• elasticsearch has built-in index optimization which doesn’t really delete objects from the indexes when used deletes data – this can be postponed and batched for maximum performance
  • github.com uses ‘everything-over-http+json’ since Thrift is hard to debug and operated on albeit being faster
  • each repository lives in single shard (they had 500 of them on EC2, but says its overkill) – this speeds up queries by 2 times
  • split indexes as much as possible (kind of shard by time, but not exactly), archive old ones (compress them, glue together and so on)

That’s it.

I wrote this because Elliptics supports secondary indexes which we would want to try on similar setup – several billions of records, many terabytes of data. Our friends use MongoDB for that and it really sucks at it.
Our solution is not quite ready (we easily handle that amount of data, but we have to think about how elliptics indexes should handle that number of objects properly), but we are getting close – do not know whether there will be production use in the near future, but at least major testing for sure.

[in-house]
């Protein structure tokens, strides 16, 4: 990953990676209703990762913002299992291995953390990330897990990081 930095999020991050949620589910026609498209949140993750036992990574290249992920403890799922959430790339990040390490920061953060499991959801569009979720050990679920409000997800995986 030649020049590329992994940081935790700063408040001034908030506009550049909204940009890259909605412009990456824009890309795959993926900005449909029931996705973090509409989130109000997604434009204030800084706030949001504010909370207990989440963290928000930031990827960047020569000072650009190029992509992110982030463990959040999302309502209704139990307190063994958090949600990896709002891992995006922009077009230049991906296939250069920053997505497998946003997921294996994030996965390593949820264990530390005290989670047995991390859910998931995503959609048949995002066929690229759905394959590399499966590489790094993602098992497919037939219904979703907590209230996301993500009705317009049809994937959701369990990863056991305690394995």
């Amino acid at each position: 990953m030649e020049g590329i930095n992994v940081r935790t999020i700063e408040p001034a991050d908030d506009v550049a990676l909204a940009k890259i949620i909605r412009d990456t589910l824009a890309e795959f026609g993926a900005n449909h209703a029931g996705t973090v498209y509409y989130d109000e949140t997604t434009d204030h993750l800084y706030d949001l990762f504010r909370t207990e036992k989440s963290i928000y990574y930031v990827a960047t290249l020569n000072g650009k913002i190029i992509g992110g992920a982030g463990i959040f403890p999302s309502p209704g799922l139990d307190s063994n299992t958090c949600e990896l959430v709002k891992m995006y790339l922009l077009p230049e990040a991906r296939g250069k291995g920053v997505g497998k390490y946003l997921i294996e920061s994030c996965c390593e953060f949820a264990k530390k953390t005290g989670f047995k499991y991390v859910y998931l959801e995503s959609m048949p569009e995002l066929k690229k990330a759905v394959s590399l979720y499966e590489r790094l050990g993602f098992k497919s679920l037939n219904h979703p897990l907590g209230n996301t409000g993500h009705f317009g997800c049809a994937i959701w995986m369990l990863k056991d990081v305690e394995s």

In a meantime my pet-project Wookie – search engine infrastructure on top of elliptics secondary indexes – got quite a bit of support: we have httpjson interface, and/or/quotes operators, various helper tools and so on. We are working on better lemmatization (using Snowball stemming quite sucks for russian for example), spelling correction and so on.

Not that I want to reinvent any modern search engine, but instead I have completely different idea in mind on how to implement what is called ‘relevance’ in search engine world.
This idea has to be checked in a real world.

Extensive tutorial on elliptics, thevoid, HTTP access and secondary indexes